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Theatre review: Mother Courage And Her Children

Steely glint:
immorality is
leavened with


Mother Courage And Her Children

Royal Exchange Theatre, Manchester ★★★✩✩

BRECHT’S bloody Mother Courage And Her Children premiered in 1941, a searing critique of the grubby business of war set in 17th century Europe. But this fascinating version from Anna Jordan is transposed to a future ravaged by a pointless ongoing battle.

Mother Courage’s famous cart, from which she hawks her wares to whichever side will have them, is now a beaten-up ice-cream van and the dystopian atmosphere somewhere between The Handmaid’s Tale and The Road.

Matter of faith: Kevin McMonagle clashes with Julie Hesmondhalgh

The 2080 setting just about works. Jordan doesn’t have anything groundbreakingly new to tease out but the caustic language and fast pacing lend black comedy to a play that can sometimes be a grim slog.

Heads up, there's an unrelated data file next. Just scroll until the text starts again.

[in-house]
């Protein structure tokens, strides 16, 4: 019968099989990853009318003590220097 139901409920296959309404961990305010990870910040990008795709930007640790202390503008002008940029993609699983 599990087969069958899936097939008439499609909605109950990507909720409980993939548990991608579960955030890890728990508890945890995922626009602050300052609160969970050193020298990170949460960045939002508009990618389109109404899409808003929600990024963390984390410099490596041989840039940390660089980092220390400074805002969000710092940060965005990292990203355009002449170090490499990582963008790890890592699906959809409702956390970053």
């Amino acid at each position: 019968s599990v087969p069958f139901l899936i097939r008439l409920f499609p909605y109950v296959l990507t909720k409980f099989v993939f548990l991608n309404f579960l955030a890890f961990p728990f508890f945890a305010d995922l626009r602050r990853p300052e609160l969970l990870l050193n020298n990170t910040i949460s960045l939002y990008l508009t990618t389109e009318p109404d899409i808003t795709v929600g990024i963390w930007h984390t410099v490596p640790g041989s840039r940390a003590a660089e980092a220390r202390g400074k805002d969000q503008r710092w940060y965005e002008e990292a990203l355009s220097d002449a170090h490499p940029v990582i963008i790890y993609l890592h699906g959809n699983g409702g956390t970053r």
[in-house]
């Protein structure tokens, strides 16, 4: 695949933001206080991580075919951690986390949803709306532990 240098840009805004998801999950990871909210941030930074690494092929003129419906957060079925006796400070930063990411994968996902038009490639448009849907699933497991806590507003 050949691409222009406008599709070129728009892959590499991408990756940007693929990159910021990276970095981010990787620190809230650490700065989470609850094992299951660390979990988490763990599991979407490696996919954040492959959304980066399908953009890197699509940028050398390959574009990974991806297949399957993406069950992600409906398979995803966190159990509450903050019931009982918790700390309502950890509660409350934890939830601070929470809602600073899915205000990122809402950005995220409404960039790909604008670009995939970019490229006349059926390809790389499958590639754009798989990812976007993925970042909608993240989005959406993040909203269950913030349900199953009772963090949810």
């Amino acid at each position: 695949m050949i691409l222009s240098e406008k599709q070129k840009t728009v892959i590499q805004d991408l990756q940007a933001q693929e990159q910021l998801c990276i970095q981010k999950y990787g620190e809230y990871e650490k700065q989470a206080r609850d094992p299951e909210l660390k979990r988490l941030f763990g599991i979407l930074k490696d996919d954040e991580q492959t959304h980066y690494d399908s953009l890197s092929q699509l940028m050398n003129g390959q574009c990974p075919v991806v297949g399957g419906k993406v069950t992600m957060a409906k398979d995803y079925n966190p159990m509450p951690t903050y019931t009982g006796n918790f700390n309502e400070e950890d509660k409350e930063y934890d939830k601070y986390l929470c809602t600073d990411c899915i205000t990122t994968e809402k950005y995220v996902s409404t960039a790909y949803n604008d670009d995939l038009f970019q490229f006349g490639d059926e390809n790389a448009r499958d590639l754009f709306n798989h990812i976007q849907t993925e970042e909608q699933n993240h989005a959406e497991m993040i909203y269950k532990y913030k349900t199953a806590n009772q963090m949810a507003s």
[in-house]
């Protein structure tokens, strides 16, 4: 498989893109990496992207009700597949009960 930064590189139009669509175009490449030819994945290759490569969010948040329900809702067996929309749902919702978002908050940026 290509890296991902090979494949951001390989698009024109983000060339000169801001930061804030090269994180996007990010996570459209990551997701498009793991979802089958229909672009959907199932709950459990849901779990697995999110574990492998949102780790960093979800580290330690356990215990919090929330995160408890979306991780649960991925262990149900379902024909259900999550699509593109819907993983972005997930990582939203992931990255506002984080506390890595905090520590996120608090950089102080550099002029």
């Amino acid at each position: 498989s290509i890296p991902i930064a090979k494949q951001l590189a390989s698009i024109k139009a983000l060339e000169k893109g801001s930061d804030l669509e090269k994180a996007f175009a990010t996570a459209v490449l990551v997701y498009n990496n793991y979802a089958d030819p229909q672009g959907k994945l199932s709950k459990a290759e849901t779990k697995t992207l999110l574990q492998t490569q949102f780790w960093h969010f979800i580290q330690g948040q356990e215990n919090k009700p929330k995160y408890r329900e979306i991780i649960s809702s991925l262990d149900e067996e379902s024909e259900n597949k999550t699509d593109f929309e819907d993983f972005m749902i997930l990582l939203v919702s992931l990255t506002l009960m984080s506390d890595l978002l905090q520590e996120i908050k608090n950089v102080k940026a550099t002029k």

Julie Hesmondhalgh plays Mother Courage with a glint in her steely gaze, ably supported by Kevin McMonagle as the amiable Minister. ‘God? It’s a nice idea,’ he says, pessimistically.

Rose Ayling-Ellis is impressive as Mother Courage’s tragic, mute daughter, Kattrin. And she has to be because it’s Kattrin’s heavily signposted death — or moreover, how Mother Courage reacts to it by walking away and leaving her to be buried by someone else — that is key to how we should feel about the play.

Brecht believed Mother Courage wasn’t sympathetic given she’s a willing war ‘entrepreneur’.

Hesmondhalgh’s performance understands this but still makes her likeable, partly thanks to her quick wit.

Whether the play offers more than the obvious ‘war is a huge money-making machine’ is a moot point — in fact, the message is a bit ham-fisted but it’s engaging while it lasts.